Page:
Hesburgh wrote several books, including one, “God, Country, Notre Dame,” that became a best-seller. Throughout his writings, he shared his vision of the contemporary Catholic university.

“The Catholic university should be a place,” he wrote, “where all the great questions are asked, where an exciting conversation is continually in progress, where the mind constantly grows as the values and powers of intelligence and wisdom are cherished and exercised in full freedom.”

In keeping with that philosophy, Notre Dame underwent profound changes under Hesburgh. Control of the school shifted in 1967 from the Congregation of the Holy Cross priests who founded the school to a lay board. The school ended a 40-year absence in football post-season bowl games and used the proceeds from the 1970 Cotton Bowl to fund minority scholarships. In 1972, Notre Dame admitted its first undergraduate women. Hesburgh called it one of his proudest accomplishments.

Hesburgh’s ambitions helped mold the university. The school was rather undistinguished academically when he became president. It had 4,979 students, 389 faculty and an annual operating budget of $9.7 million. When he retired in 1987, Notre Dame had 9,600 students, 950 faculty and an operating budget of $176.6 million. The school’s endowment grew from $9 million to $350 million during his presidency. When he retired, the school was rated among the nation’s most prestigious.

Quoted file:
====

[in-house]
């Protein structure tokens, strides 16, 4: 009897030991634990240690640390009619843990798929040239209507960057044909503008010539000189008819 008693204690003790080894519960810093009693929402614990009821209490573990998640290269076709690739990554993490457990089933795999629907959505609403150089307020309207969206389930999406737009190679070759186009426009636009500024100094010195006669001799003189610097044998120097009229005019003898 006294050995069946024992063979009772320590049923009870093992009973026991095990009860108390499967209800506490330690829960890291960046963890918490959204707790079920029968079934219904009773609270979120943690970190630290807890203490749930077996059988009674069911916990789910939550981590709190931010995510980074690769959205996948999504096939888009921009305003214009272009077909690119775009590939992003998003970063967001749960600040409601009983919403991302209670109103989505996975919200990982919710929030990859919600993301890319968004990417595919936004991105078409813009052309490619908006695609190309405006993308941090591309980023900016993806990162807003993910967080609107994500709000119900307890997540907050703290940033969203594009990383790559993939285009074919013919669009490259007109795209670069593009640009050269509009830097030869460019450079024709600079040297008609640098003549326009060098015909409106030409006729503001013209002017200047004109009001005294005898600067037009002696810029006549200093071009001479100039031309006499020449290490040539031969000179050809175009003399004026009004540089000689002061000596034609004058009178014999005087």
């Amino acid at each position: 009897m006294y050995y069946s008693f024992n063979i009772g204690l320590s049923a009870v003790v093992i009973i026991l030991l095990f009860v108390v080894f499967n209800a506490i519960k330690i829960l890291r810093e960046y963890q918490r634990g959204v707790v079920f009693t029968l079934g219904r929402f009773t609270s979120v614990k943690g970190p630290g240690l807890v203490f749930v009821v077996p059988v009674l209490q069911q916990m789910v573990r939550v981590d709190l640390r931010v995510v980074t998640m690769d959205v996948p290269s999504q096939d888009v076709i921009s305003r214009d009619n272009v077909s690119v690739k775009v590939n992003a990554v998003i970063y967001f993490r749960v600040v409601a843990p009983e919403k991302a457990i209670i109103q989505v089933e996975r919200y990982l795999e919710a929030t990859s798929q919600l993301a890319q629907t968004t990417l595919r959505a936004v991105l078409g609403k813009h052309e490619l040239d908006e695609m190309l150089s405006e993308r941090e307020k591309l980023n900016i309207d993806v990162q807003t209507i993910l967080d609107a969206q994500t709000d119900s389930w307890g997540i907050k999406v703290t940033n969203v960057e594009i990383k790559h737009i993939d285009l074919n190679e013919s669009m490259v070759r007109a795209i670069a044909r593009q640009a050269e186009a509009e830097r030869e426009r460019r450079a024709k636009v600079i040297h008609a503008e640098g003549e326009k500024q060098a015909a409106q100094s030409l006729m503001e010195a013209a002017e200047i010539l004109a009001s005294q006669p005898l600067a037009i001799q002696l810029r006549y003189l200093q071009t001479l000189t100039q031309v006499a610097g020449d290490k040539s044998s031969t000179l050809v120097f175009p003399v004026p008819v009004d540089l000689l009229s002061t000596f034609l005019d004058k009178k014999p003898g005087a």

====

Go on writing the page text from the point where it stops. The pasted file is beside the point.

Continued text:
“I’m sure I get credit for a lot of things that I’m part of but not necessarily the whole of,” he said. “We began a great university and those who followed continued the motion forward.”

Hesburgh’s work earned him the cover of Time magazine in a 1962 article that described him as the most influential figure in the reshaping of Catholic education. He was granted 150 honorary degrees during his lifetime.

Despite the accolades, Hesburgh drew his share of criticism. Some said he spent too much time away from campus pursuing other issues. Others objected to the “15-minute rule” he implemented after students protesting the Vietnam War clashed with police on campus. Under the policy, students who disrupted the university’s normal operations would be given 15 minutes of meditation to cease and desist or would be expelled from school.